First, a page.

Medicinal Chemistry

A prescription for career success

Student in the Medicinal Chemistry program at the University of Waterloo.

Want to create the life-saving drugs of tomorrow? Earn a chemistry degree with a difference.

As well as covering all the basics of physical, analytical, and organic chemistry, you’ll also take specialized courses like bio-based chemistry and pharmaceutical drug design. Meanwhile, you’ll hone essential research and laboratory skills through your choice of 20+ chemistry lab courses and an independent research project in fourth year. Students also have the opportunity to enrol in the co-op stream, where they'll gain paid work experience as they pursue their degree.

As a Medicinal Chemistry graduate, you’ll be equipped to design, create, and evaluate potential medications, setting the stage for a career with real impact. You'll also qualify for membership in the Canadian Society of Chemistry and the Chemical Institute of Canada.


PersonQualify for membership in the Canadian Society of Chemistry

Breifcase Available as a co-op program only

CapEarn a Bachelor of Science degree in Honours Medicinal Chemistry

 

Medicinal Chemistry admissions requirements 

Ontario students: six Grade 12 U and/or M courses including

  • English (ENG4U) (minimum final grade of 70% is required)
  • Advanced Functions (minimum final grade of 70% is required)
  • Calculus and Vectors (minimum final grade of 70% is required)
  • Two of Biology, Chemistry, Earth and Space Science, Mathematics of Data Management, or Physics (Chemistry, Earth and Space Science, and/or Physics are recommended)

Admission averages: Low 80s

We recommend completing the Admission Information Form once you've applied.

Not studying in Ontario? Search our admission requirements.

 

How to apply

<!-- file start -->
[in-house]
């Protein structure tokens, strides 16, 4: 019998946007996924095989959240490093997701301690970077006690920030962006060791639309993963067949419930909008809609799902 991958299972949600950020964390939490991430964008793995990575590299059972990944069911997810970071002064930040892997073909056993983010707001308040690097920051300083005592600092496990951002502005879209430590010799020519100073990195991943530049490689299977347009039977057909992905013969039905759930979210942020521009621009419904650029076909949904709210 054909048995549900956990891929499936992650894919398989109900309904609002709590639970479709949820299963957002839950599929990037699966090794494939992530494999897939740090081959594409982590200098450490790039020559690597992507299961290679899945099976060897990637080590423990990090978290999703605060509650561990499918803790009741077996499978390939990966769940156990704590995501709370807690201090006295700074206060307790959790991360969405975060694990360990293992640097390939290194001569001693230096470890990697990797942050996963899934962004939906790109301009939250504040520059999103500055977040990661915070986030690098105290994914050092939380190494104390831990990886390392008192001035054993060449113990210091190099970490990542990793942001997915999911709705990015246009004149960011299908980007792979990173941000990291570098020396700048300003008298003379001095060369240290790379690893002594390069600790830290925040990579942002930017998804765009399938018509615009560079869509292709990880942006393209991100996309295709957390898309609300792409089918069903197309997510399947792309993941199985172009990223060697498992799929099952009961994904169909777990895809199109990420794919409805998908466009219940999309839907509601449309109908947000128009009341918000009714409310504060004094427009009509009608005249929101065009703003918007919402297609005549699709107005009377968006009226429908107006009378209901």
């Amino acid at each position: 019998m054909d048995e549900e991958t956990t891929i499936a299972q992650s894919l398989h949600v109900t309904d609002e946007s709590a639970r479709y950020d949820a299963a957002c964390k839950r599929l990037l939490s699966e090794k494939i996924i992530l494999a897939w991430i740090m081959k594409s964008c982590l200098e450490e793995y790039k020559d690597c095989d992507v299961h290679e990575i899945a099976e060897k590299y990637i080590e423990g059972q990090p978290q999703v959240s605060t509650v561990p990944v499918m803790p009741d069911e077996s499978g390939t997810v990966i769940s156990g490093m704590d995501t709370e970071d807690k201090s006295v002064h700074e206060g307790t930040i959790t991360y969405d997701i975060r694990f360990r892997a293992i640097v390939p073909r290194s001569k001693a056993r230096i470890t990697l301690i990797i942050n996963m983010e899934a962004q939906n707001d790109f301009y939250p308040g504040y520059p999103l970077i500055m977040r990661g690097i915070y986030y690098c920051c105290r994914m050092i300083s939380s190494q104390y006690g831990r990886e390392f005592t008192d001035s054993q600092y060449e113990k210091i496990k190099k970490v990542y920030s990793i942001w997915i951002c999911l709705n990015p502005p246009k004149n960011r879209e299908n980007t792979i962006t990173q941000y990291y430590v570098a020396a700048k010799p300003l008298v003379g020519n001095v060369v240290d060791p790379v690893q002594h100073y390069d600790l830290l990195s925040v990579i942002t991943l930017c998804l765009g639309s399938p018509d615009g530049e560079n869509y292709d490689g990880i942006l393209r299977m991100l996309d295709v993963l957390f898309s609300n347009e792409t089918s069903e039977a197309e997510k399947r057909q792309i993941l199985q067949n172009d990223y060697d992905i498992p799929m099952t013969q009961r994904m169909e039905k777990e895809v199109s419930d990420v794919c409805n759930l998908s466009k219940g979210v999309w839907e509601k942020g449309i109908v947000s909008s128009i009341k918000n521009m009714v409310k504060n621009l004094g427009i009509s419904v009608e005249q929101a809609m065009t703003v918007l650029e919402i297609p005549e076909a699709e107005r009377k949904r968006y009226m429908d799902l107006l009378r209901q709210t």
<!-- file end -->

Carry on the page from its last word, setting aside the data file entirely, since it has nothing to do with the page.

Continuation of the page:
Apply to Physical Sciences and select Medicinal Chemistry as your major in first year.


Blue powdered chemical in a beaker in a medicinal chemistry class

Labs, such as our Analytical Chemistry Lab, will introduce you to advanced equipment and computer-assisted techniques. Your professors will bring real-world examples of chemistry to the classroom through their research and collaboration with industry.


What will you learn?

Programs/majors in the Faculty of Science start right in first year. To select your program with confidence, here’s some handy info to get you started.

Skills you'll develop with this major

  • Synthetic organic chemistry skills
  • Ability to design and execute scientific experiments safely and accurately
  • Analytical skills needed to identify organic compounds
  • Ability to analyze scientific and technical data
  • Problem-solving, critical thinking, and time management skills

This isn't an exhaustive list – rather a glimpse into the skills a Medicinal Chemistry major can provide.

Your experience will be unique, and the skills you develop will depend on your goals; which courses you take; and your involvement with any clubs, jobs, or research projects.

Types of courses you'll take

60% chemistry, 6% math, 5% physics, 16% program electives, 8% free electives, 5% other

This is a general guideline. The ratio of courses may change slightly from year to year.

 

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Ask them questions such as why they chose their program, what the classes are like, and how you can get involved on campus.

 


ClickApply to Physical Sciences, select Medicinal Chemistry as your major

BeakerOffered by the Faculty of Science

Living Learning CommunityLive in residence with other Science students in a Science Academic Cluster

 

What is the difference between a medicinal chemist and a pharmacist?

Medicinal chemistry is about creating and studying new drug candidates. You'll learn how drugs are made in the lab and how they impact people or animals. A pharmacist prescribes drugs and ensures patient safety.


 

Ready to learn more?


Get insights from industry

Because our professors collaborate closely with industry, they’ll bring plenty of practical examples to your labs and lecture halls.

Build an awesome résumé

In this co-op only program, you'll gain valuable work experience in pharmaceutical companies and hospitals — and get paid for it.